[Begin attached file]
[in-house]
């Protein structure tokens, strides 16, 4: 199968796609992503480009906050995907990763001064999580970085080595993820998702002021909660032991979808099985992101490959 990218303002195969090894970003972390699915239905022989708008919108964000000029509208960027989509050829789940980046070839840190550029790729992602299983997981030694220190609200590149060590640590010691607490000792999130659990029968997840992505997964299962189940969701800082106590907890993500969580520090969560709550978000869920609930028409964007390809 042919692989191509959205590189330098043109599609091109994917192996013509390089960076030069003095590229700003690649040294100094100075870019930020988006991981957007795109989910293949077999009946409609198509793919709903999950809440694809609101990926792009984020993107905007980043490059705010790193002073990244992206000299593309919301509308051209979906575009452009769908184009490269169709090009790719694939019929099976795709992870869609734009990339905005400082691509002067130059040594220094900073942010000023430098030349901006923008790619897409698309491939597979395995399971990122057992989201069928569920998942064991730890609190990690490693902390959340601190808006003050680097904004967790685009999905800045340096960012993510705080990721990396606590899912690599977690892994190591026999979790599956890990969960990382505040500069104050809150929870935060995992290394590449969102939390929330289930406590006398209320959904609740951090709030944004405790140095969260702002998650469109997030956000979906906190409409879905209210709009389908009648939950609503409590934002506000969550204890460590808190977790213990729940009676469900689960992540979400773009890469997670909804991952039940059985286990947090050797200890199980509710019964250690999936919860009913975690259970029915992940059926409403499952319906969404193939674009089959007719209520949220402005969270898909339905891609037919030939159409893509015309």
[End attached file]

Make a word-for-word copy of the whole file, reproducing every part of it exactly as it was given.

[in-house]
């Protein structure tokens, strides 16, 4: 199968796609992503480009906050995907990763001064999580970085080595993820998702002021909660032991979808099985992101490959 990218303002195969090894970003972390699915239905022989708008919108964000000029509208960027989509050829789940980046070839840190550029790729992602299983997981030694220190609200590149060590640590010691607490000792999130659990029968997840992505997964299962189940969701800082106590907890993500969580520090969560709550978000869920609930028409964007390809 042919692989191509959205590189330098043109599609091109994917192996013509390089960076030069003095590229700003690649040294100094100075870019930020988006991981957007795109989910293949077999009946409609198509793919709903999950809440694809609101990926792009984020993107905007980043490059705010790193002073990244992206000299593309919301509308051209979906575009452009769908184009490269169709090009790719694939019929099976795709992870869609734009990339905005400082691509002067130059040594220094900073942010000023430098030349901006923008790619897409698309491939597979395995399971990122057992989201069928569920998942064991730890609190990690490693902390959340601190808006003050680097904004967790685009999905800045340096960012993510705080990721990396606590899912690599977690892994190591026999979790599956890990969960990382505040500069104050809150929870935060995992290394590449969102939390929330289930406590006398209320959904609740951090709030944004405790140095969260702002998650469109997030956000979906906190409409879905209210709009389908009648939950609503409590934002506000969550204890460590808190977790213990729940009676469900689960992540979400773009890469997670909804991952039940059985286990947090050797200890199980509710019964250690999936919860009913975690259970029915992940059926409403499952319906969404193939674009089959007719209520949220402005969270898909339905891609037919030939159409893509015309």